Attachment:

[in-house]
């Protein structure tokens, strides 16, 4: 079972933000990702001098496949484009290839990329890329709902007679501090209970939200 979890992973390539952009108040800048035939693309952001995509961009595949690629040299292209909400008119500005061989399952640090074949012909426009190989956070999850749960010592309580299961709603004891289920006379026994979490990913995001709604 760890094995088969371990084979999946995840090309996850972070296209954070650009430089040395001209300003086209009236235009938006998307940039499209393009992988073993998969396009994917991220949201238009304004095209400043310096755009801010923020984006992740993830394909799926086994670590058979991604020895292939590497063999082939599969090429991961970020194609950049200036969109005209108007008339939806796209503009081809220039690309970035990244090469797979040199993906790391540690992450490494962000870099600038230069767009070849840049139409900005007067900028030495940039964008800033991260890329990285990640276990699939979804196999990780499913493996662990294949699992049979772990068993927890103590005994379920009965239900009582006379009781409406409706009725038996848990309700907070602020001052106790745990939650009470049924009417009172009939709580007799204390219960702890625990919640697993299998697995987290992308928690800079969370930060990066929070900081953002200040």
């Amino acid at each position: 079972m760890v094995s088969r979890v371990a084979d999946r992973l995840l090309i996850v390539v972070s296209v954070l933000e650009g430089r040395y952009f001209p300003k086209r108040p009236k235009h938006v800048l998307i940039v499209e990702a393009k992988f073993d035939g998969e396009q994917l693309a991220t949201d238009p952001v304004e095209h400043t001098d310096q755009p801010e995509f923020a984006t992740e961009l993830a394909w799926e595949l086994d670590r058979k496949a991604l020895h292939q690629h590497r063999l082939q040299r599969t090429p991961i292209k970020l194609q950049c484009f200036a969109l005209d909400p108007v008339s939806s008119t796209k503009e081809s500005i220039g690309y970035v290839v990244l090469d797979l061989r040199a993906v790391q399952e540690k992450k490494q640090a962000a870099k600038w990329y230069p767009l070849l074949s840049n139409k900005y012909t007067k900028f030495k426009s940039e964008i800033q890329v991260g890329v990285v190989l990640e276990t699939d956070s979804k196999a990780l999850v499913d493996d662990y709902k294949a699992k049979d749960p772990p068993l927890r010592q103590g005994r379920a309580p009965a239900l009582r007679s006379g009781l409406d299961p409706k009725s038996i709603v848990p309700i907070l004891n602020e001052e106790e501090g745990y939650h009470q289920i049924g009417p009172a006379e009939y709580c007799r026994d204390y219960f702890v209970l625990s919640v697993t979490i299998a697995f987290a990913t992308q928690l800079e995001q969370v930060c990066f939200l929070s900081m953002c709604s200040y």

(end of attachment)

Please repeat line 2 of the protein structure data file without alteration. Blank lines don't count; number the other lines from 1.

């Protein structure tokens, strides 16, 4: 079972933000990702001098496949484009290839990329890329709902007679501090209970939200 979890992973390539952009108040800048035939693309952001995509961009595949690629040299292209909400008119500005061989399952640090074949012909426009190989956070999850749960010592309580299961709603004891289920006379026994979490990913995001709604 760890094995088969371990084979999946995840090309996850972070296209954070650009430089040395001209300003086209009236235009938006998307940039499209393009992988073993998969396009994917991220949201238009304004095209400043310096755009801010923020984006992740993830394909799926086994670590058979991604020895292939590497063999082939599969090429991961970020194609950049200036969109005209108007008339939806796209503009081809220039690309970035990244090469797979040199993906790391540690992450490494962000870099600038230069767009070849840049139409900005007067900028030495940039964008800033991260890329990285990640276990699939979804196999990780499913493996662990294949699992049979772990068993927890103590005994379920009965239900009582006379009781409406409706009725038996848990309700907070602020001052106790745990939650009470049924009417009172009939709580007799204390219960702890625990919640697993299998697995987290992308928690800079969370930060990066929070900081953002200040």